Goodbye Birdie

by Lisa Lerma Weber

The dead bird lay in the street gutter in front of the house. There was no blood coating its golden-brown feathers. No tiny protruding bones. It looked as though it had simply gone to sleep there. I used a dust pan to scoop it up and place it in the decorated shoebox my daughter had given me specifically for the purpose. She was the one who found the bird.

Once the bird was tucked in the box, I went to the backyard where my wife and daughter were waiting next to a small hole in the earth. My daughter was crying, her face buried in my wife’s yellow sundress, and my wife was looking at me, her large brown eyes glistening with tears.

I placed the box in the hole and covered it with dirt.

“Goodbye, birdie,” my daughter said, her voice muffled by cotton.

That evening I had a dream the earth was covered with dead birds. They were lying in the street, the gutter, our yard. Tiny feathered bodies everywhere. I searched for my wife and daughter and found them lying in holes in the backyard, their arms turned to wings. I woke up sweating, my heart racing, tears in my eyes.

I reached for my wife, but her side of the bed was empty and cold. I got up and went to my daughter’s room. There I found my wife, lying in my daughter’s bed, her slender arms wrapped around my daughter. Her long, golden-brown hair flowed around them both like motherly feathers.

In the morning, my daughter shook me awake.

“Daddy,” she said. “The birdie is alive!”

“What do you mean” I asked, half-asleep.

“The birdie is alive!”

I sat up and looked at my daughter. She was smiling, her large brown eyes sparkling. “Come see,” she said, tugging on me.

My wife was already in the backyard, and when I walked out of the house, she turned to look at me with frightened eyes. The hole we buried the bird in had been dug up, the box lying on its side next to a pile of dirt, the lid discarded a few feet away.

“See,” my daughter said, pointing to the oak tree near the hole. I looked up, and in the branches was a bird much like the one I had buried. It turned towards me and chirped. I took a step back and looked at my wife, her face pale. I looked back at my daughter. It was then I noticed her hands were covered with dirt, as were her pajamas.

“Did you dig it up,” I asked her.



“Because I wanted him to live.”

My head was spinning, the world around me a blur.

“Wake up Daddy!”

I sat up in bed, my heart pumping, my breath quick.

“Another nightmare,” asked my roommate. I didn’t respond.

“Third time this week,” he said.

I sank back into my bed and stared at the ceiling, the tears falling as I thought back to the last time I saw my wife and daughter. I’d had a shitty day at work and decided to stop at my favorite bar before heading home. Three whiskeys in and my cell phone rang over and over, my wife trying to get a hold of me. I knew if I didn’t leave, she’d probably show up at the bar to drag me home.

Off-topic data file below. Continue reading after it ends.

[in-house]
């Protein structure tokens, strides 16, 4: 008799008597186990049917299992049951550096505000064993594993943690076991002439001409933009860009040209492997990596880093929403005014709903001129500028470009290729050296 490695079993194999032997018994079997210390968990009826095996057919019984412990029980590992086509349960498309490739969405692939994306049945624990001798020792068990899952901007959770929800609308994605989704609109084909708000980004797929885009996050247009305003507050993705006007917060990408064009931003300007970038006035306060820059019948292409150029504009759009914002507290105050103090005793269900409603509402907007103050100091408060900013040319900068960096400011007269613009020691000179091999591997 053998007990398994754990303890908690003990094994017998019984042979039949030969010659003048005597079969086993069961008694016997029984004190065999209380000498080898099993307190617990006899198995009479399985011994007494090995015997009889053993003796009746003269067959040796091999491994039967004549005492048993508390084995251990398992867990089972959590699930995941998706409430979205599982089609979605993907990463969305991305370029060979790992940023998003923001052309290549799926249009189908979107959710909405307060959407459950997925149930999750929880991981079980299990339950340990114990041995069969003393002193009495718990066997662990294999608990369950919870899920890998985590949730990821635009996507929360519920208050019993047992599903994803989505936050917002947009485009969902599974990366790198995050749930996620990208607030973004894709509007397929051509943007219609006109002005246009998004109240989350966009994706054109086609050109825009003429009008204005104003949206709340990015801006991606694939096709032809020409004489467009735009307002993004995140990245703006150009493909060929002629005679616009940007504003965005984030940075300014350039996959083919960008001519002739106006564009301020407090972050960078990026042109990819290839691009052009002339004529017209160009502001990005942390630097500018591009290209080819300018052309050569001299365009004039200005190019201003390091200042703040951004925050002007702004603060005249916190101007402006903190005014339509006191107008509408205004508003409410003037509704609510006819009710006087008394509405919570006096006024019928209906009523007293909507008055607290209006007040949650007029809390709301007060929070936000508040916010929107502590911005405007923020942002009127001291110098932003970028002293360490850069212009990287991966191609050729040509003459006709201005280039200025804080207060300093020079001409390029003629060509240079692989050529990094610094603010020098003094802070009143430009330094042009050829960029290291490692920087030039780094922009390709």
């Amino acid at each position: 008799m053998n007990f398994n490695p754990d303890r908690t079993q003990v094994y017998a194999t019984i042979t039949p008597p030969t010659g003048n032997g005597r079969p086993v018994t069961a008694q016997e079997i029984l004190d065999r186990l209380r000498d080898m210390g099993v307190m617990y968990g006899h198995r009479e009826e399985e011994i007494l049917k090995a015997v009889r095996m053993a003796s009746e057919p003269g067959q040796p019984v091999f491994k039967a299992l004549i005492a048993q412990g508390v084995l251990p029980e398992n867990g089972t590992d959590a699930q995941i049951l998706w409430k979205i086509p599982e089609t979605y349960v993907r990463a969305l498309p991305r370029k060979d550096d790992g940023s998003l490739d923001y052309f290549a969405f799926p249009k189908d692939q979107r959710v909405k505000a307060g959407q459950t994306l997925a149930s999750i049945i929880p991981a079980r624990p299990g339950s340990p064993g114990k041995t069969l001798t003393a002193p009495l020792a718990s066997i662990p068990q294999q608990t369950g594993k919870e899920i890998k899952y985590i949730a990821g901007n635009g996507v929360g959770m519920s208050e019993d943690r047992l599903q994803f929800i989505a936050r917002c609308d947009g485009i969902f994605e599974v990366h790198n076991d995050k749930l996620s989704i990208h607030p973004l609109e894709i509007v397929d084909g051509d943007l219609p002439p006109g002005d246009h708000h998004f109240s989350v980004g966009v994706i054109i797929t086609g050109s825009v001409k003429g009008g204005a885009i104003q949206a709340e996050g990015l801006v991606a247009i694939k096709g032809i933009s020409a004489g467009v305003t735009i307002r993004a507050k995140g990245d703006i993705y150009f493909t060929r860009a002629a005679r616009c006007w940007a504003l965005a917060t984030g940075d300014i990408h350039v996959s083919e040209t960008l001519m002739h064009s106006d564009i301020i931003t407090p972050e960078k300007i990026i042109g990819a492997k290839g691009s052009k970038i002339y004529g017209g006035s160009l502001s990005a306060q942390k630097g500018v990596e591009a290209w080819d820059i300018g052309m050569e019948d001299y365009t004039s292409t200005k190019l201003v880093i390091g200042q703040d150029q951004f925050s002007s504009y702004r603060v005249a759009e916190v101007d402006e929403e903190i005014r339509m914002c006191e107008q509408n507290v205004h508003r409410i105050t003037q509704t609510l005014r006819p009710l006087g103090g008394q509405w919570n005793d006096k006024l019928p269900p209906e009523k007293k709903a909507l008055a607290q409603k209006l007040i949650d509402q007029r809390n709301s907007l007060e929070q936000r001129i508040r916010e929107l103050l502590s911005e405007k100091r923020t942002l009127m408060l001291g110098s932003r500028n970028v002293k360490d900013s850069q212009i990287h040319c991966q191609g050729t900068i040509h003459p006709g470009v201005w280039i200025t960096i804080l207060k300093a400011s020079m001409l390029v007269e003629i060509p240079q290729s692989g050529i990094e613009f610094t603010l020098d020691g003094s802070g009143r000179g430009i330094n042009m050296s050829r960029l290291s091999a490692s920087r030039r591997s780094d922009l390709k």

When I finally got home, my wife let me have it. I loved her, never meant to hurt her. But I was angry and drunk and shoved her away from me. The force sent her he falling backwards, and there was a sick smacking sound as her head hit the floor. Blood began to stain the white tile when my daughter walked into the kitchen.

“Get out,” I yelled. “Go!” But my daughter didn’t move. She looked at me, her eyes filled with pain and accusation. I backed away.

“Mommy,” my daughter said. “Wake up.” My wife stirred, then lifted her head and opened her eyes. She looked at me and I froze.

“I’m sorry,” I said, my voice trembling. “I’m so sorry.” She didn’t respond and I bowed my head and sobbed.

“Let’s go Mommy,” my daughter said. I heard them leave, heard the door shut, but I couldn’t move.

I drank myself to sleep that night. In the morning, I went to work as usual, hoping they’d be there when I returned home. But the house remained empty. Days passed. Eventually, people came looking for my wife. Her sister. Her best friend. The school called about my daughter. Then the cops got involved. They found a spot of my wife’s blood on the floor. I tried to tell them what happened. What my daughter did. How they just disappeared. But no one believed me.

Sometimes, when I’m allowed outside, I see two birds sitting in the old oak in the center of the yard. I whisper my wife and daughter’s names, tell them I’m sorry. The birds look at me before taking flight, their beautiful, golden-brown feathers shining in the sunlight.

Lisa Lerma Weber has the strangest dreams and she likes it that way. Her words and photography have appeared online and in print. Follow her on Twitter @LisaLermaWeber.
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